It’s not easy, as an artist, to make your primary subject a certain sound. For example, the sound of deep pain mixed with a flame of hope. Photographer Benny Joseph, however, made a career of it. Throughout the 1950s, ’60s and ’70s, the photographer chronicled the bourgeoning roots of the movement known as rhythm and blues, capturing icons of the genre like Sam “Lightnin'” Hopkins, Junior Parker, Mahalia Jackson, Della Reese and B.B. King.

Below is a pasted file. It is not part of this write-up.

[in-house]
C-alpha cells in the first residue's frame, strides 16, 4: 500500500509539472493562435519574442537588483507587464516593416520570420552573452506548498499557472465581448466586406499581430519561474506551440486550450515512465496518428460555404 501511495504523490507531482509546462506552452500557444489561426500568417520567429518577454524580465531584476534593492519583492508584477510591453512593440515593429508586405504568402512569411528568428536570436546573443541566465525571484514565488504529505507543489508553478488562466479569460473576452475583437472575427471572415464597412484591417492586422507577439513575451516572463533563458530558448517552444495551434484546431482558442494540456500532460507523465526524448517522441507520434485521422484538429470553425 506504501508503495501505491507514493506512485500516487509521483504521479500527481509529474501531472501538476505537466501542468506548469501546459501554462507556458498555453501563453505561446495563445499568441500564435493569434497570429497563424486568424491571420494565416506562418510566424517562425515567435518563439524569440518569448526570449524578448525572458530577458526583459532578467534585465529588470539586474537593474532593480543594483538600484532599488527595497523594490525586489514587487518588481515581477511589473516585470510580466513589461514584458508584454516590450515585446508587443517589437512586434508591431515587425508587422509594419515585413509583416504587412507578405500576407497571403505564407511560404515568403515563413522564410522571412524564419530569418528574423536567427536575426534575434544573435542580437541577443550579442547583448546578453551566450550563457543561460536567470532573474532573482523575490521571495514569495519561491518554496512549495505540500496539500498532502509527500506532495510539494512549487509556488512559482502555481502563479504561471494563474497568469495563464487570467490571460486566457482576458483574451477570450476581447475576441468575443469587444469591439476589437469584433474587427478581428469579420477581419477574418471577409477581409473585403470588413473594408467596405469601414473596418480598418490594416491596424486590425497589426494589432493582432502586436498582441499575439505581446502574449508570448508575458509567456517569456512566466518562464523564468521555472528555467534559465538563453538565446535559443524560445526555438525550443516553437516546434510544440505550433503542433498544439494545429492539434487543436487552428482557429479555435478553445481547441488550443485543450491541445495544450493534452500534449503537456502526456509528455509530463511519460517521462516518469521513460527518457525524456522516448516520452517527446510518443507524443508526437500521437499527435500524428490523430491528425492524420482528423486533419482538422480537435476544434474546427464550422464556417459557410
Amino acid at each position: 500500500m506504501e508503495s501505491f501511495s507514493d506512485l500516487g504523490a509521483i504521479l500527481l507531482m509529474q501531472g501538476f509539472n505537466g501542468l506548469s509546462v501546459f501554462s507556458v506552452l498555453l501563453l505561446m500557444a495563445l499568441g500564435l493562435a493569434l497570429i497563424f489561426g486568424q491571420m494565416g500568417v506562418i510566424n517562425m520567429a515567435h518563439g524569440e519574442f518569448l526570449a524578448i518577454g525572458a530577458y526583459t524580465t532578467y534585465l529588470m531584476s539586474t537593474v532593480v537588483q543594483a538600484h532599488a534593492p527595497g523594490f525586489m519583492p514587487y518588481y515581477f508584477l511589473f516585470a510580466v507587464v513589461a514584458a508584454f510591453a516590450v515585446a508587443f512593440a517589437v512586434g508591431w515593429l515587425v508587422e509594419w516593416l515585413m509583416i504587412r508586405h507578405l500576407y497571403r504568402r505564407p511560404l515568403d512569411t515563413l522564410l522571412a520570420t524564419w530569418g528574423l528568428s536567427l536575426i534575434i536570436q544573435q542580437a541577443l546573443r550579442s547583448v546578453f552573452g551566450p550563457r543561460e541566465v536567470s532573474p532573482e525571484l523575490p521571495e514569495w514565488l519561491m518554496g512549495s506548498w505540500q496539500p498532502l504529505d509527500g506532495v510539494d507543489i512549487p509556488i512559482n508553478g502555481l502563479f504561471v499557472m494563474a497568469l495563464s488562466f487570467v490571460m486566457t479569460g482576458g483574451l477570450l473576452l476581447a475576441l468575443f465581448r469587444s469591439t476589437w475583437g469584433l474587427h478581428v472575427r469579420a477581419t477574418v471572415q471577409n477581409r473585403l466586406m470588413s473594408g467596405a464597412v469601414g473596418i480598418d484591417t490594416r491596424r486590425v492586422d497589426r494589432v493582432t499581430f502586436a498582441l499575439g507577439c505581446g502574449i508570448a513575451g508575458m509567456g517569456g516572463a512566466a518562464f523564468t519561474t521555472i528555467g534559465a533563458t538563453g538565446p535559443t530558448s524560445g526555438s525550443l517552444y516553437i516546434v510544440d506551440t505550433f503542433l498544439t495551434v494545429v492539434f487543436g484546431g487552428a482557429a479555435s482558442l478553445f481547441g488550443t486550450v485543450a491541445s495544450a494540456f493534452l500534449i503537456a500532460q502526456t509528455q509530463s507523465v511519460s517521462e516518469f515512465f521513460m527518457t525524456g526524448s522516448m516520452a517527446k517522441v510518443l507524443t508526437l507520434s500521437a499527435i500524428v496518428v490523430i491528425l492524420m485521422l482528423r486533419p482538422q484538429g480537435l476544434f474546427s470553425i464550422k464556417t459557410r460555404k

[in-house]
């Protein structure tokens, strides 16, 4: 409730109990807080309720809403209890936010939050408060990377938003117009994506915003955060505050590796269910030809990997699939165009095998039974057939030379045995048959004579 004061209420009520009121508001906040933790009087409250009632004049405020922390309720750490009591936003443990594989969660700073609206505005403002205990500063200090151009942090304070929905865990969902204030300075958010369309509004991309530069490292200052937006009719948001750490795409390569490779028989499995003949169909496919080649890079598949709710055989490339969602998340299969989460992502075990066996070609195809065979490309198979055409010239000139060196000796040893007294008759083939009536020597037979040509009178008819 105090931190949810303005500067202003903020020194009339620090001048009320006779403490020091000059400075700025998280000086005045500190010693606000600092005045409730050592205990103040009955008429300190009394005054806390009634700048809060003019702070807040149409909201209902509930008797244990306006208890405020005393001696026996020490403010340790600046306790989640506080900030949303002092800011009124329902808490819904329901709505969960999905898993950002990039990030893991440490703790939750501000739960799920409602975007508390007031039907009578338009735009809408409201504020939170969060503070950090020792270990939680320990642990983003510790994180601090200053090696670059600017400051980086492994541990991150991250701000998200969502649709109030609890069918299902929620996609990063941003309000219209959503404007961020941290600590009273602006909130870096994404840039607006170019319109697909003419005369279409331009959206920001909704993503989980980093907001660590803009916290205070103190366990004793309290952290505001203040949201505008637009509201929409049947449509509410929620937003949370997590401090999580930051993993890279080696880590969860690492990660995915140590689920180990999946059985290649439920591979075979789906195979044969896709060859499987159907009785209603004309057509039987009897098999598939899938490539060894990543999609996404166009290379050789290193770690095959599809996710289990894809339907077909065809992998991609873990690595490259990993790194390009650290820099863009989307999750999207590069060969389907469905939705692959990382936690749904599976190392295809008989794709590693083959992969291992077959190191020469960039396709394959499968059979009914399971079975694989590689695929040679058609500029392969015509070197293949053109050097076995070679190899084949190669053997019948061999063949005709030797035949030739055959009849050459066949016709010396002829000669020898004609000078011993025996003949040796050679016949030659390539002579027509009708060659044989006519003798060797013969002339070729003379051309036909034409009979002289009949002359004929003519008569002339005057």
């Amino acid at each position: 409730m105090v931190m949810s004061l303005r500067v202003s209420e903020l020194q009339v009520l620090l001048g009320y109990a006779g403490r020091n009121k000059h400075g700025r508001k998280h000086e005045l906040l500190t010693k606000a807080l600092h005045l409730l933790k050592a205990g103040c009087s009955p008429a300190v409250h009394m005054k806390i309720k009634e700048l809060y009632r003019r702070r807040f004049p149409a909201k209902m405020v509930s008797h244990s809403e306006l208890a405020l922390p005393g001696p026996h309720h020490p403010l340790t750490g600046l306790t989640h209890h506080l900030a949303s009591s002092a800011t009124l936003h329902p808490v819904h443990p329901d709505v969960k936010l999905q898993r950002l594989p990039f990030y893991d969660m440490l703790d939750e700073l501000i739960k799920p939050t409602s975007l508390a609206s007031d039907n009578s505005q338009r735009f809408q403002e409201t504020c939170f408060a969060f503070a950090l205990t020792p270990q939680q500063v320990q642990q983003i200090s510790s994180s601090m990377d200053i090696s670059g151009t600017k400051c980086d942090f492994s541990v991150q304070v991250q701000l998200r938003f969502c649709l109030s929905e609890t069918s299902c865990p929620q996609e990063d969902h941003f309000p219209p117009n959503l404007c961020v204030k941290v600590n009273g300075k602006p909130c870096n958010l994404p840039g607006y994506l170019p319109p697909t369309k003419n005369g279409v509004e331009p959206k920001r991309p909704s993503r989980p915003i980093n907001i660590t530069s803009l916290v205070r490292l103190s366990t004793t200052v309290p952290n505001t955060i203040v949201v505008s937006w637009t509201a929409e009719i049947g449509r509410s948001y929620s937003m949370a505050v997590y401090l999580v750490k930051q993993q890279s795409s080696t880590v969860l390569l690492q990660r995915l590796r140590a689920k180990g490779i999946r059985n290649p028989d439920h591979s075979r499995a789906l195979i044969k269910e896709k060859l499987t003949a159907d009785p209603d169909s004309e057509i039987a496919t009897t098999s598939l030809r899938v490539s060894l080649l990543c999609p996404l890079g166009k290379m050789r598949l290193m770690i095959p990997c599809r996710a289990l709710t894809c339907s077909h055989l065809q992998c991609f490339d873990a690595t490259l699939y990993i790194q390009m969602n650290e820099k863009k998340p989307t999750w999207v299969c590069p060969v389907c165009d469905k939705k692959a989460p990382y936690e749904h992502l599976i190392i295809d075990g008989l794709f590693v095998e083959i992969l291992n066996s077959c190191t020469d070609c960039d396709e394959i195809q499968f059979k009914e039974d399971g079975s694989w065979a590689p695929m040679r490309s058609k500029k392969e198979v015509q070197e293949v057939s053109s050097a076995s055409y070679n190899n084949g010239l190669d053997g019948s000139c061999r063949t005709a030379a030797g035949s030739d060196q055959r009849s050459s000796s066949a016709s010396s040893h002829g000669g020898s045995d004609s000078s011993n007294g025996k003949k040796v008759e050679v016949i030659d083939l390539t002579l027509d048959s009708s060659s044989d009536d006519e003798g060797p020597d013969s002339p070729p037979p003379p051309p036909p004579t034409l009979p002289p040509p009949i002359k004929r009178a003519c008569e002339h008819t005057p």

Joseph, who was born in Louisiana and moved to Houston at 2 years old, became interested in photography as a teenager. “I think I got my inspiration from when I was in high school,” he said in an interview with The Institute of Texan Cultures. “I had a friend who lived in the neighborhood, he used, I think he was in a chemistry class, he developed film in his bathroom, and I used to go over to his house and I would go in the darkroom, I couldn’t see what he was doing, but, when he’d get through I’d see this roll of film had been developed and, I think, evidently, it was that.”